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Women Leaders at Tamaki Health: A New Initiative and Step towards Achieving Equity

It’s well known within Tamaki Health that the majority of our workforce are women. This is reflective of the healthcare industry as a whole, as according to a recent Mckinsey & Company study, 63% of the total healthcare workforce are female.

This overrepresentation is even more evident when looking at the proportion of females compared to male Registered Nurses, as highlighted in the 2020 NZ Nursing Council Cohort Report where a staggering 93% of the NZQN-RN graduate population were female.​​​​​​​

These numbers aren’t all too surprising – historically, we know that women make up the majority of the healthcare workforce, but what’s most interesting is that this representation rapidly declines at a senior leadership level, from 63% to 30%.

Aarti - CFO Tamaki Health

CFO Aarti Narain mentions that this is true for Tamaki Health also.

“Tamaki Health’s workforce is c.70% female, and currently represents over half of our middle management”.

In essence – there’s a bottleneck occurring between middle and upper management in terms of gender equity.

It’s a result of this inequity, that with the support of six other female mentors within the leadership team, Aarti put the wheels in motion to build a grassroots initiative.

The goal? Achieving true diversity and inclusion in senior leadership roles within the organisation through a new programme: Women Leaders at Tamaki Health.

“I am very excited with our launch of the ‘Women Leaders at Tamaki Health’ initiative with our first cohort of mentees. Our aim is to empower and mentor female talent in the organisation; encourage diversity through the ranks; benefit from a network of strong women leaders in the Company and to be a part of an exciting future at Tamaki Health.” – Aarti Narain, CFO Tamaki Health

The inception of the mentorship programme began with the collective of women who are a part of the Tamaki Health Senior Leadership team; Sue Marshall, Helen James, Rachael Scully, Jo Davis, Kathleen Davidson, Denice Bennett and Aarti Narain.

While each mentor currently holds varied and unique roles within the organisation, their goals for the mentorship programme were unified and incredibly genuine, recognising that for many of them, they had a ‘champion’ or ‘mentor’ of sorts that acted as a sounding board and helped to propel them forward in their careers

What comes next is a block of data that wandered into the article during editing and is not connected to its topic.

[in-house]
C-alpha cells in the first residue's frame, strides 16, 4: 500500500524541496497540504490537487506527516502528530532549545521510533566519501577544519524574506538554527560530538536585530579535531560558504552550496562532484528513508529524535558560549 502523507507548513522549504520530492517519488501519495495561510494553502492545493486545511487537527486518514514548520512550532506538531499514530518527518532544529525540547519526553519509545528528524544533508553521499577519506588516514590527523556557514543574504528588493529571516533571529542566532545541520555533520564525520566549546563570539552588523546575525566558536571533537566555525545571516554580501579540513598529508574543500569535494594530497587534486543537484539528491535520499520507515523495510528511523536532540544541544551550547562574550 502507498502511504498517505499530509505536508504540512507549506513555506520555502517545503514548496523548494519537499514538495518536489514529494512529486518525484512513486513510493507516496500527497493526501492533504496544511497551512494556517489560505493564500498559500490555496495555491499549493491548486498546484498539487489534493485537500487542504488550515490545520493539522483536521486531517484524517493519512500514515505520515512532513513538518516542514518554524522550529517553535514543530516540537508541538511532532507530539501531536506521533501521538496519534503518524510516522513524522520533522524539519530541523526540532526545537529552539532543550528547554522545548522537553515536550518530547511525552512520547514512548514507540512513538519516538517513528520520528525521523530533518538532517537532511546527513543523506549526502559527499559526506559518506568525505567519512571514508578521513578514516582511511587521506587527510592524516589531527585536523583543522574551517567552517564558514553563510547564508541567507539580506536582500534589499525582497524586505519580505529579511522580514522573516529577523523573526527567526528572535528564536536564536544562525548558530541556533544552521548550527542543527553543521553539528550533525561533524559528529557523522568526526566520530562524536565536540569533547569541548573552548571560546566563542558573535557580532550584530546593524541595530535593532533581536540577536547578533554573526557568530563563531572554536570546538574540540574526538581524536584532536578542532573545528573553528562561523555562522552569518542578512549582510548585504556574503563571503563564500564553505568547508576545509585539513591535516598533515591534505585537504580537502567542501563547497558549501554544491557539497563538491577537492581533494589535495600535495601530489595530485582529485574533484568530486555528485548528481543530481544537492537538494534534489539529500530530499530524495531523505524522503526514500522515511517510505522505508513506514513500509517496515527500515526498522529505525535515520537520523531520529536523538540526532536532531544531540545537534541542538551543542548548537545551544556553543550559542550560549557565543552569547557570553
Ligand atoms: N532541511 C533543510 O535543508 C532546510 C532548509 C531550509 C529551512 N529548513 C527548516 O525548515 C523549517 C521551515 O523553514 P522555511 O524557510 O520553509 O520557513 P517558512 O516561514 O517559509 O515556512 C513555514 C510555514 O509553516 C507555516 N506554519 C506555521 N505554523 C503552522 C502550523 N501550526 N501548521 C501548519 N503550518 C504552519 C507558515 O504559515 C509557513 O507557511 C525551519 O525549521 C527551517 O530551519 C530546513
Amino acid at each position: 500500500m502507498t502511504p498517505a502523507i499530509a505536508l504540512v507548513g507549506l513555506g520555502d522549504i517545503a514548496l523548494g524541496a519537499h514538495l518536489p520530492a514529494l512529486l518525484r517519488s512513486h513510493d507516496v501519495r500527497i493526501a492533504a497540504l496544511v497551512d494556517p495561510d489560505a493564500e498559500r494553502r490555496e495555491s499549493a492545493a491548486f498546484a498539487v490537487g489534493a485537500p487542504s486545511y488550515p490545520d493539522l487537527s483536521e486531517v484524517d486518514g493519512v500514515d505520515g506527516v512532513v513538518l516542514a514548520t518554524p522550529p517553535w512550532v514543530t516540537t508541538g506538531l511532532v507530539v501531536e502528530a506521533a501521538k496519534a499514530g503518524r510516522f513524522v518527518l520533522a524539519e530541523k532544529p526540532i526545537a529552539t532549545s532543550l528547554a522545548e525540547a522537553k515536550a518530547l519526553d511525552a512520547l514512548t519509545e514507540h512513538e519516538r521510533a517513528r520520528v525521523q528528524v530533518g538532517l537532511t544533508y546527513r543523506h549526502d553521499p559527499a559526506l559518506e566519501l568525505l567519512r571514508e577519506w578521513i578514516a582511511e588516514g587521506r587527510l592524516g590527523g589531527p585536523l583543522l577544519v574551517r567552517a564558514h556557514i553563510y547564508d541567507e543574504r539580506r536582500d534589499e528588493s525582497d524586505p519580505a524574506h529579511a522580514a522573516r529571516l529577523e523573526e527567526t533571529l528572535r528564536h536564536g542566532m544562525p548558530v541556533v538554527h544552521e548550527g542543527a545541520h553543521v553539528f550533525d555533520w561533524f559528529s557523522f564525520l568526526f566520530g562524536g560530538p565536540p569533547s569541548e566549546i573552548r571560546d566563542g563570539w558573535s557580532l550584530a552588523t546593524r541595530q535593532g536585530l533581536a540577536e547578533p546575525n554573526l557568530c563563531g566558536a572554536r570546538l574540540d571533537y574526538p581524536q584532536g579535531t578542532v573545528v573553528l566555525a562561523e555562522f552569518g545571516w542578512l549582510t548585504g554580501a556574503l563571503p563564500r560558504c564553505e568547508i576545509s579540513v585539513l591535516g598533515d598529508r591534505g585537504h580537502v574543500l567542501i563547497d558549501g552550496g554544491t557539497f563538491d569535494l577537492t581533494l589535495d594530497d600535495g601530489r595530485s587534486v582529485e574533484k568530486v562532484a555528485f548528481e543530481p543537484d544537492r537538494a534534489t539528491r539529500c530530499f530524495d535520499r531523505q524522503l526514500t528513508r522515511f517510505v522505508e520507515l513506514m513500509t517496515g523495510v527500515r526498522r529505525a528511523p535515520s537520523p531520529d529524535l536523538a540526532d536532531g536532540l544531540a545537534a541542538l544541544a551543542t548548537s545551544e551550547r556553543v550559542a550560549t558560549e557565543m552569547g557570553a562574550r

With that in mind, names were put forward for mentees who had registered interest in joining the pilot programme. These mentees were then paired up with a mentor with whom they’d meet up with on a regular basis to create a two-way learning relationship - a confidential partnership built on understanding and trust.

Mentee, Janisha Sanders, commented that she was impressed with the depth of conversation and how useful having a ‘sounding board’ and another person with a unique perspective to talk to.​​​​​​​

Aarti presenting

“My conversations with Aarti as a part of the Women Leaders Programme have been a valuable opportunity to reflect on the things I’m doing in clinics that I can improve on, and work through any challenges I’m going through. Often, we’ll talk through issues and as Aarti’s approach and the way she works is different to mine, she challenges my ideas and my way of thinking to try another approach, that I wouldn’t have necessarily considered”

Beyond regular meet-ups, the ‘Women Leaders at Tamaki Health’ programme also offers opportunities to attend a mentor coaching workshop, events featuring prolific female guest speakers and networking opportunities – concluding with a formal capstone celebration at the end of the programme.

It’s hoped that throughout the duration of the programme, the internal network of women at Tamaki Health will deepen, leadership pathways and clarity in career direction will form, and a better understanding of the obstacles between middle management and senior leadership will be achieved– and hopefully, with this understanding, some solutions will present to overcome this barrier.

As Janisha mentions, the impact is already being felt in the recruitment space:

“I’ve been doing receptionist interviews over the past few weeks, and this initiative has proven to be something that many women I’ve interviewed are interested in. Inequality for females in leadership positions in the healthcare industry is such a prevalent issue, and when choosing between one employer and another, this initiative shows not only that as an organisation we care, but also that we truly value our team members and the development of people within the organisation.”

We’re incredibly excited to see this initiative unfold, and to witness the growth of both our mentors and mentees as a result and further diversity and inclusion within Tamaki Health.

As Janisha summarised:

“The Women Leaders Programme is designed in a way that everyone can learn off anyone – no matter what background you’re coming from. If you’re someone who is ambitious, wants to take that next step and are motivated to make the most of the opportunity, I’d definitely recommend it.”